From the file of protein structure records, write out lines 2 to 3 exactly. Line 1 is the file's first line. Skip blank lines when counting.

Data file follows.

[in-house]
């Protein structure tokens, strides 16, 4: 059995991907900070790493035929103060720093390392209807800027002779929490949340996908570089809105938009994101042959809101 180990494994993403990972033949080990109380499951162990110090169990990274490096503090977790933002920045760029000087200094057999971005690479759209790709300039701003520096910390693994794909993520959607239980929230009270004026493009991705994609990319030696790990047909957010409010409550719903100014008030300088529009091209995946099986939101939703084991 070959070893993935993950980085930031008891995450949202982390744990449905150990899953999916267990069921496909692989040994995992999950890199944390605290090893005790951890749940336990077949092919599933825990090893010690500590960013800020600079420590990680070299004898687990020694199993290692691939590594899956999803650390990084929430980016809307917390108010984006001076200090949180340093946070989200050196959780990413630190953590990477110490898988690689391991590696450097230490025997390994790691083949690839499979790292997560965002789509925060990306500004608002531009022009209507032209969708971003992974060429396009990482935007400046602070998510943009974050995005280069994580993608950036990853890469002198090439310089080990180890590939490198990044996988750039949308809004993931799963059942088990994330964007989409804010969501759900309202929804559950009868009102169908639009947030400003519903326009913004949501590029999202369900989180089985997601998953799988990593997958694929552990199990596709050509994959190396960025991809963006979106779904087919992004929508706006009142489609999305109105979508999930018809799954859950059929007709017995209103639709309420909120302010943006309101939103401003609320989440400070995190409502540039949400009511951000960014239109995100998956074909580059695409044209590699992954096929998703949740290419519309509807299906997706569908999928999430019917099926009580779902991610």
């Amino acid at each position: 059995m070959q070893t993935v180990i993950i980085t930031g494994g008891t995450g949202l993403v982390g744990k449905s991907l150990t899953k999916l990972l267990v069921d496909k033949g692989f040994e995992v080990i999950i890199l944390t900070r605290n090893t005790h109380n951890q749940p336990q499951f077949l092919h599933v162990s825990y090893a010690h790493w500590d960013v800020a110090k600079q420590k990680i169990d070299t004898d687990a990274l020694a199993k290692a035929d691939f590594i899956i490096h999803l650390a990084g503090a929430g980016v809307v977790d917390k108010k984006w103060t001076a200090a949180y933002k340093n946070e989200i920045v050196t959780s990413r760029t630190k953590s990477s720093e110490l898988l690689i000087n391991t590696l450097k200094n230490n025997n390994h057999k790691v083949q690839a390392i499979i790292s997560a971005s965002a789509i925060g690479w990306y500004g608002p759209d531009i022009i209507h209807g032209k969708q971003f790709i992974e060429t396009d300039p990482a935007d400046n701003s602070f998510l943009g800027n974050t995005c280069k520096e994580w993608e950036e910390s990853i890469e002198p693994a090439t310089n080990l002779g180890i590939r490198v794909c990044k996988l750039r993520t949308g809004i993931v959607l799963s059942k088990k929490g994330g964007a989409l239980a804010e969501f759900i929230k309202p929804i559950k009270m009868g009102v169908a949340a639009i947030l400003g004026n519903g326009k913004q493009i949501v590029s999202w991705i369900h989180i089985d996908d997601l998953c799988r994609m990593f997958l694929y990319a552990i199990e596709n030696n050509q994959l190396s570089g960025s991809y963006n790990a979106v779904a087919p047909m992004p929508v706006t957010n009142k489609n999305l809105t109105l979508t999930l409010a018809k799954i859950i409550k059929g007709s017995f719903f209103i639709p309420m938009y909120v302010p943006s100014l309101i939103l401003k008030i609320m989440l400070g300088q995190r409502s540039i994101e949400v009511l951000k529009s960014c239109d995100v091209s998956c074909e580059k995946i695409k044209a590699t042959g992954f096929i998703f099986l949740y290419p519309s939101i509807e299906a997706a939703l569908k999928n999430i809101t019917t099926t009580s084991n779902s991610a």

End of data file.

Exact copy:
């Protein structure tokens, strides 16, 4: 059995991907900070790493035929103060720093390392209807800027002779929490949340996908570089809105938009994101042959809101 180990494994993403990972033949080990109380499951162990110090169990990274490096503090977790933002920045760029000087200094057999971005690479759209790709300039701003520096910390693994794909993520959607239980929230009270004026493009991705994609990319030696790990047909957010409010409550719903100014008030300088529009091209995946099986939101939703084991 070959070893993935993950980085930031008891995450949202982390744990449905150990899953999916267990069921496909692989040994995992999950890199944390605290090893005790951890749940336990077949092919599933825990090893010690500590960013800020600079420590990680070299004898687990020694199993290692691939590594899956999803650390990084929430980016809307917390108010984006001076200090949180340093946070989200050196959780990413630190953590990477110490898988690689391991590696450097230490025997390994790691083949690839499979790292997560965002789509925060990306500004608002531009022009209507032209969708971003992974060429396009990482935007400046602070998510943009974050995005280069994580993608950036990853890469002198090439310089080990180890590939490198990044996988750039949308809004993931799963059942088990994330964007989409804010969501759900309202929804559950009868009102169908639009947030400003519903326009913004949501590029999202369900989180089985997601998953799988990593997958694929552990199990596709050509994959190396960025991809963006979106779904087919992004929508706006009142489609999305109105979508999930018809799954859950059929007709017995209103639709309420909120302010943006309101939103401003609320989440400070995190409502540039949400009511951000960014239109995100998956074909580059695409044209590699992954096929998703949740290419519309509807299906997706569908999928999430019917099926009580779902991610």
């Amino acid at each position: 059995m070959q070893t993935v180990i993950i980085t930031g494994g008891t995450g949202l993403v982390g744990k449905s991907l150990t899953k999916l990972l267990v069921d496909k033949g692989f040994e995992v080990i999950i890199l944390t900070r605290n090893t005790h109380n951890q749940p336990q499951f077949l092919h599933v162990s825990y090893a010690h790493w500590d960013v800020a110090k600079q420590k990680i169990d070299t004898d687990a990274l020694a199993k290692a035929d691939f590594i899956i490096h999803l650390a990084g503090a929430g980016v809307v977790d917390k108010k984006w103060t001076a200090a949180y933002k340093n946070e989200i920045v050196t959780s990413r760029t630190k953590s990477s720093e110490l898988l690689i000087n391991t590696l450097k200094n230490n025997n390994h057999k790691v083949q690839a390392i499979i790292s997560a971005s965002a789509i925060g690479w990306y500004g608002p759209d531009i022009i209507h209807g032209k969708q971003f790709i992974e060429t396009d300039p990482a935007d400046n701003s602070f998510l943009g800027n974050t995005c280069k520096e994580w993608e950036e910390s990853i890469e002198p693994a090439t310089n080990l002779g180890i590939r490198v794909c990044k996988l750039r993520t949308g809004i993931v959607l799963s059942k088990k929490g994330g964007a989409l239980a804010e969501f759900i929230k309202p929804i559950k009270m009868g009102v169908a949340a639009i947030l400003g004026n519903g326009k913004q493009i949501v590029s999202w991705i369900h989180i089985d996908d997601l998953c799988r994609m990593f997958l694929y990319a552990i199990e596709n030696n050509q994959l190396s570089g960025s991809y963006n790990a979106v779904a087919p047909m992004p929508v706006t957010n009142k489609n999305l809105t109105l979508t999930l409010a018809k799954i859950i409550k059929g007709s017995f719903f209103i639709p309420m938009y909120v302010p943006s100014l309101i939103l401003k008030i609320m989440l400070g300088q995190r409502s540039i994101e949400v009511l951000k529009s960014c239109d995100v091209s998956c074909e580059k995946i695409k044209a590699t042959g992954f096929i998703f099986l949740y290419p519309s939101i509807e299906a997706a939703l569908k999928n999430i809101t019917t099926t009580s084991n779902s991610a």